Helicopter Drops: Does the Treasury Have Authority to Lend $10,000 Interest-Free to Every 2011 Taxpayer?I agree that the above would work. I agree that is is fully as legal an action as the Bush legal team's assertion that "enhanced interrogation" techniques like waterboarding were legal because they are not torture. I wish Ben Bernanke would act immediately on this. This is even better than John Maynard Keynes' prescription to cure the Great Depression:
by J. Bradford DeLong
Mint ten $1,000 platinum coins for each 2011 taxpayer. Lend them to each 2011 taxpayer--at zero percent nominal interest for a hundred year term, so that each taxpayer or their heirs and assigns will be liable for paying the money back in 2111.
Does the Treasury have authority to do this right now? I think it might--or that the same lawyers who say that what we did in Libya was not "hostilities" would be able to claim that the Treasury has such authority.
And if the Treasury doesn't, I am pretty confident that the Federal Reserve does. (Every taxpayer might have to first fill out a form incorporating him or herself as a bank holding company, however.)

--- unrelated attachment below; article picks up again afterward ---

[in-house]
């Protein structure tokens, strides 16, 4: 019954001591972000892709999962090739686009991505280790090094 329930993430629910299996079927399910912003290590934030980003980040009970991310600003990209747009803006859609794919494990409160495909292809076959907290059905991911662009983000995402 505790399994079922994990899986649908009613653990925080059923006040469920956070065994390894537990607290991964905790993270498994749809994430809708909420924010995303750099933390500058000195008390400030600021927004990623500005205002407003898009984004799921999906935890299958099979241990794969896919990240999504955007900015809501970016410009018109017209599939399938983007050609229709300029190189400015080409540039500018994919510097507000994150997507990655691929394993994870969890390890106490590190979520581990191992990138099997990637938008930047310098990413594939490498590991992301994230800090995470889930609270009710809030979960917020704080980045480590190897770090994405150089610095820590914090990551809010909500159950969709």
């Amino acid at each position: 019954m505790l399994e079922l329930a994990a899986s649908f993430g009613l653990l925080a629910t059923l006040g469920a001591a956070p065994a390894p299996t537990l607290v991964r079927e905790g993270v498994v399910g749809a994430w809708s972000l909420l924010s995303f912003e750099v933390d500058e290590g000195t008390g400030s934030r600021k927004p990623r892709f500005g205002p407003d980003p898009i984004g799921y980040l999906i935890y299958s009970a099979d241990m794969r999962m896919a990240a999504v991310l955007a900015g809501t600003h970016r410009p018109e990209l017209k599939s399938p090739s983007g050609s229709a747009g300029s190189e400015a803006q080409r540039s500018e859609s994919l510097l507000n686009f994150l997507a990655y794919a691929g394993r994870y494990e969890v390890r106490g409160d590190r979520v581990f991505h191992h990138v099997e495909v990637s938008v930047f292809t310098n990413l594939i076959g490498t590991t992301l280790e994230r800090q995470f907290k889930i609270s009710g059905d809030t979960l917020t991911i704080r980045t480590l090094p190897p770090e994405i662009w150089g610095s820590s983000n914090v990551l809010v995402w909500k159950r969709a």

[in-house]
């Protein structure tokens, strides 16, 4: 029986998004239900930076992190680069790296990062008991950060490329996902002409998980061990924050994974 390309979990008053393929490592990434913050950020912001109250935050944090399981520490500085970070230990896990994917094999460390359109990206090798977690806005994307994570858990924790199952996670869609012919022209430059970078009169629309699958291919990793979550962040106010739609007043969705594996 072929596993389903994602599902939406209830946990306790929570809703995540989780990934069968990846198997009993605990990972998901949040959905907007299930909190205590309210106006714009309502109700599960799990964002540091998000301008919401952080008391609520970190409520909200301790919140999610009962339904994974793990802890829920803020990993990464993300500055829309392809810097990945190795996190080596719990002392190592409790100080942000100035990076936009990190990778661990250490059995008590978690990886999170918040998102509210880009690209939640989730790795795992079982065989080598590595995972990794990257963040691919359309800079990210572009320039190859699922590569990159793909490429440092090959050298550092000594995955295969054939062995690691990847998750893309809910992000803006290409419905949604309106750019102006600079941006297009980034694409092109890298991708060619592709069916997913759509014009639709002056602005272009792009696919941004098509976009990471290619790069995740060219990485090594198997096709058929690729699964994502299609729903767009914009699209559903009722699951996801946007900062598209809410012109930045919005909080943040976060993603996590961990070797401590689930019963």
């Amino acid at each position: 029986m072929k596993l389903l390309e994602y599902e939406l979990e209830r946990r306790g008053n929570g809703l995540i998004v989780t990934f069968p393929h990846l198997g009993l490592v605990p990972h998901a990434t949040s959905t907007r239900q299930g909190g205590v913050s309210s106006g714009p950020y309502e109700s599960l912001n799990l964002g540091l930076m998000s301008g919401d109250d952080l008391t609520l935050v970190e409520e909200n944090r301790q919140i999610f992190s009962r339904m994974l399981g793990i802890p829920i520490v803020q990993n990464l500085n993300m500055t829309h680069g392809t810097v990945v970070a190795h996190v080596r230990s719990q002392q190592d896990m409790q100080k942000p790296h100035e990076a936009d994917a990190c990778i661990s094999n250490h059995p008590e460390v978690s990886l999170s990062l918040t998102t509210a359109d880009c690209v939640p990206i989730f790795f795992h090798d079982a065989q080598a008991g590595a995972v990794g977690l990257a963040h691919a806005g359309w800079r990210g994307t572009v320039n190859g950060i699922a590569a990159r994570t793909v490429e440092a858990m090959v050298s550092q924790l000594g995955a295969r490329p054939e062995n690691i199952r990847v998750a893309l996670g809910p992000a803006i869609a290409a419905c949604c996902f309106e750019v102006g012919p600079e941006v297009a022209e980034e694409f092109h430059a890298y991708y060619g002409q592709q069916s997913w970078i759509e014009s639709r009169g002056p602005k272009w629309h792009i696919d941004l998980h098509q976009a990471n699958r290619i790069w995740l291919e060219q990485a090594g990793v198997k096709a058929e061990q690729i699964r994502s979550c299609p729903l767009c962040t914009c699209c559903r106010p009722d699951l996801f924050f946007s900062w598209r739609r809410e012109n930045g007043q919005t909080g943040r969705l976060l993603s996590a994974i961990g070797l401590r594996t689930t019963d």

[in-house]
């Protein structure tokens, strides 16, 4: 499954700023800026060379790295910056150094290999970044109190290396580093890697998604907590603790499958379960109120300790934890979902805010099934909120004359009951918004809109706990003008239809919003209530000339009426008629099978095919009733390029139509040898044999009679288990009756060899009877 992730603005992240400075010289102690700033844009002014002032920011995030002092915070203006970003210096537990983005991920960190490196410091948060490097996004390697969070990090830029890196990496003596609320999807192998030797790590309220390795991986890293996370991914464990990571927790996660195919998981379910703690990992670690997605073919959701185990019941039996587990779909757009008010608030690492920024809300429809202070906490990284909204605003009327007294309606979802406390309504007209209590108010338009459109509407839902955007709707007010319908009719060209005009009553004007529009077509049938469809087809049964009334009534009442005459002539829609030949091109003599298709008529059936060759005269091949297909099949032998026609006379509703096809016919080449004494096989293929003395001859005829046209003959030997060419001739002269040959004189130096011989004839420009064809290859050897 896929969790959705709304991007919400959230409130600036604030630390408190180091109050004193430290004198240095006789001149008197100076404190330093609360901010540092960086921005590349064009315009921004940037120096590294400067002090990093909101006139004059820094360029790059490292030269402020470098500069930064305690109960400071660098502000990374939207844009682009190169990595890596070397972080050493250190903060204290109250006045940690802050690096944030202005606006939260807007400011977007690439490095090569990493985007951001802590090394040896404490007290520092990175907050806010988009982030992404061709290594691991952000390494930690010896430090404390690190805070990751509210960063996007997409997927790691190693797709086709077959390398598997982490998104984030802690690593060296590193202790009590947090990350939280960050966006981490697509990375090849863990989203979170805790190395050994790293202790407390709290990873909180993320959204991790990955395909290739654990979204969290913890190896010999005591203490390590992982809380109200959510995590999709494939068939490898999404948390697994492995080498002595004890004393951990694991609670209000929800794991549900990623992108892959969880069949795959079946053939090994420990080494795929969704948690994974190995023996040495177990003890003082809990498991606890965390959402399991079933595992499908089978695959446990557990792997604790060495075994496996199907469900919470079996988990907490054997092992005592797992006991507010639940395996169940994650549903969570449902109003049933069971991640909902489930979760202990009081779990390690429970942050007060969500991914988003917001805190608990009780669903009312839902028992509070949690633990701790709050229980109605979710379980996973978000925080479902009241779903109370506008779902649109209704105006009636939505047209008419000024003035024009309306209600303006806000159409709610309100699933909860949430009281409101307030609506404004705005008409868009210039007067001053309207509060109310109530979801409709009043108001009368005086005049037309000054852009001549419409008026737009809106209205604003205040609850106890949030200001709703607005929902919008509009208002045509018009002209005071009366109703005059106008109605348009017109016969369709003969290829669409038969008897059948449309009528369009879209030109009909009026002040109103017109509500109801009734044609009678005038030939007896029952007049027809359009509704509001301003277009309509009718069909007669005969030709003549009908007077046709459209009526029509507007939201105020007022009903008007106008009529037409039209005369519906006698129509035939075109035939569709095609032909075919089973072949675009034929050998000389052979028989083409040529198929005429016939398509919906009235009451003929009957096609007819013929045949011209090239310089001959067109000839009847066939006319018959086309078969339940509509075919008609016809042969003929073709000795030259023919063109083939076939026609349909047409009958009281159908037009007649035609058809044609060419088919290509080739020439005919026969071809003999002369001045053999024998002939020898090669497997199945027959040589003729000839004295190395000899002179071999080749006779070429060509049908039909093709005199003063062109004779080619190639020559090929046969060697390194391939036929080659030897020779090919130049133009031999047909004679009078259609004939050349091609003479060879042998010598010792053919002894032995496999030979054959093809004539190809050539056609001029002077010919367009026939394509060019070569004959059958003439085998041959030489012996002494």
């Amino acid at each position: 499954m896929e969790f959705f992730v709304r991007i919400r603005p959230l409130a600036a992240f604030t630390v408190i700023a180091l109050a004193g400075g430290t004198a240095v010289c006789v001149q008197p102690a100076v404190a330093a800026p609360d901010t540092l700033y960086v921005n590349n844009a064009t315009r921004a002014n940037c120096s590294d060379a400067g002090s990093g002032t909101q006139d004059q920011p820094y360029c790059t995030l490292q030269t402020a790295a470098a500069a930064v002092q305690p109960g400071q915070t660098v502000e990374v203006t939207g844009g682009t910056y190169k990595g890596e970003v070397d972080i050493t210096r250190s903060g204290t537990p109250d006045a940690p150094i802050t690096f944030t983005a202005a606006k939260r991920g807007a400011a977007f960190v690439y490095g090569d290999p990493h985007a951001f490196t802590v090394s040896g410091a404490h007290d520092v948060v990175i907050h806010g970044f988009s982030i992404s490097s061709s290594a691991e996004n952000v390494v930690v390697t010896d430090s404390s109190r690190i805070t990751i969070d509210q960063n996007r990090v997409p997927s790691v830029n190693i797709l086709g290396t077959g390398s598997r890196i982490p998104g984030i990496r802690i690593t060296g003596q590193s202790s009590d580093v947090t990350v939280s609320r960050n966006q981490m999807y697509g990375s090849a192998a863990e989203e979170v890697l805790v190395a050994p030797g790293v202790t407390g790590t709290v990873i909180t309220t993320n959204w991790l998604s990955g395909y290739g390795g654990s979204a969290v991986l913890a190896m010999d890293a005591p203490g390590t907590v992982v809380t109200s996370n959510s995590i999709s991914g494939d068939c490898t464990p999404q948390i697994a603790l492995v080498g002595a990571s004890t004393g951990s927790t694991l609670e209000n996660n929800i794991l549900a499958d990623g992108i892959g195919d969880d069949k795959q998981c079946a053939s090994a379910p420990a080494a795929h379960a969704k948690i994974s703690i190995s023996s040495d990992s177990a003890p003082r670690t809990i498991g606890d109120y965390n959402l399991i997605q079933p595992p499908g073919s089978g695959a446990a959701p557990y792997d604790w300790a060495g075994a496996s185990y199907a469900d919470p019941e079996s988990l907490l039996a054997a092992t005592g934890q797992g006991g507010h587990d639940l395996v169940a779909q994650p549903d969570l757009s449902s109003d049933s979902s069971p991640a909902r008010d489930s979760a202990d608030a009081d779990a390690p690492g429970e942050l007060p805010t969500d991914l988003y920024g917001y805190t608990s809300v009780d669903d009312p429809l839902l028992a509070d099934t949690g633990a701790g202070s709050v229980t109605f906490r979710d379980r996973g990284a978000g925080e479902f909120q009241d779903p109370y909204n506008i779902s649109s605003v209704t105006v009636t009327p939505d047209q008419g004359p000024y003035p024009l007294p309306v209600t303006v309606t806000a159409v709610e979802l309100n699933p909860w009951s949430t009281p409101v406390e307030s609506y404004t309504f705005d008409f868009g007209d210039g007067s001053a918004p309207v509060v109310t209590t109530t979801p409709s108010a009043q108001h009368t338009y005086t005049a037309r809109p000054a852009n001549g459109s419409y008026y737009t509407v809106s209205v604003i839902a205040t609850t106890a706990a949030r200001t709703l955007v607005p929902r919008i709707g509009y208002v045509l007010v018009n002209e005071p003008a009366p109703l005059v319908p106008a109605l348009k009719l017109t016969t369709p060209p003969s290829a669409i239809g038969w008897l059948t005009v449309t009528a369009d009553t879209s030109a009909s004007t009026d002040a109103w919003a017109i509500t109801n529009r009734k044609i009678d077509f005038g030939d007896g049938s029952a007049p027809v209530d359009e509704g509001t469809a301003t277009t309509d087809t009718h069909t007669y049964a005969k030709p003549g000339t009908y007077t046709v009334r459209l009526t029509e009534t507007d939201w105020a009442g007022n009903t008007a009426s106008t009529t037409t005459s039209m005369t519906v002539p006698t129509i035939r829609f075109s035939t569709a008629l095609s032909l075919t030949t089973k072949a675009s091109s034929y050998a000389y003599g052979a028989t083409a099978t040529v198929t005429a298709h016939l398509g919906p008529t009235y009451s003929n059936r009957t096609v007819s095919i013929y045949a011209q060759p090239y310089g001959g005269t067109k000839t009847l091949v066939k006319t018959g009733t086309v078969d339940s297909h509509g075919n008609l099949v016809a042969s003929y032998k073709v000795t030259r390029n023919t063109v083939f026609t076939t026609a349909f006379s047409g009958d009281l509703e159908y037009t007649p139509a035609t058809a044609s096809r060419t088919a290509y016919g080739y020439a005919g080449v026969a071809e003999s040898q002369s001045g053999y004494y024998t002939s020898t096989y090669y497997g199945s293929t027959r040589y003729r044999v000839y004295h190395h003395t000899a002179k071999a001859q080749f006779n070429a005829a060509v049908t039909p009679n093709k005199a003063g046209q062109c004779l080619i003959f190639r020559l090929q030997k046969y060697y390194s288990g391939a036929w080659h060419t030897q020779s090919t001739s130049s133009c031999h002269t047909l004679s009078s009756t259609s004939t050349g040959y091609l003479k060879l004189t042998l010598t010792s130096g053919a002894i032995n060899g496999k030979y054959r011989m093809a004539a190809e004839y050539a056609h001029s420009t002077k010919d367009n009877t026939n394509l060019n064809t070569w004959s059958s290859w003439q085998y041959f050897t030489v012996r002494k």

If the Treasury were to fill old bottles with banknotes, bury them at suitable depths in disused coalmines which are then filled up to the surface with town rubbish, and leave it to private enterprise on well-tried principles of laissez-faire to dig the notes up again (the right to do so being obtained, of course, by tendering for leases of the note-bearing territory), there need be no more unemployment and, with the help of the repercussions, the real income of the community, and its capital wealth also, would probably become a good deal greater than it actually is. It would, indeed, be more sensible to build houses and the like; but if there are political and practical difficulties in the way of this, the above would be better than nothing.If only Bernanke of Obama had the guts to make a dramatic move like this to rescue the world from 10 years of a Japan-style "lost decade"...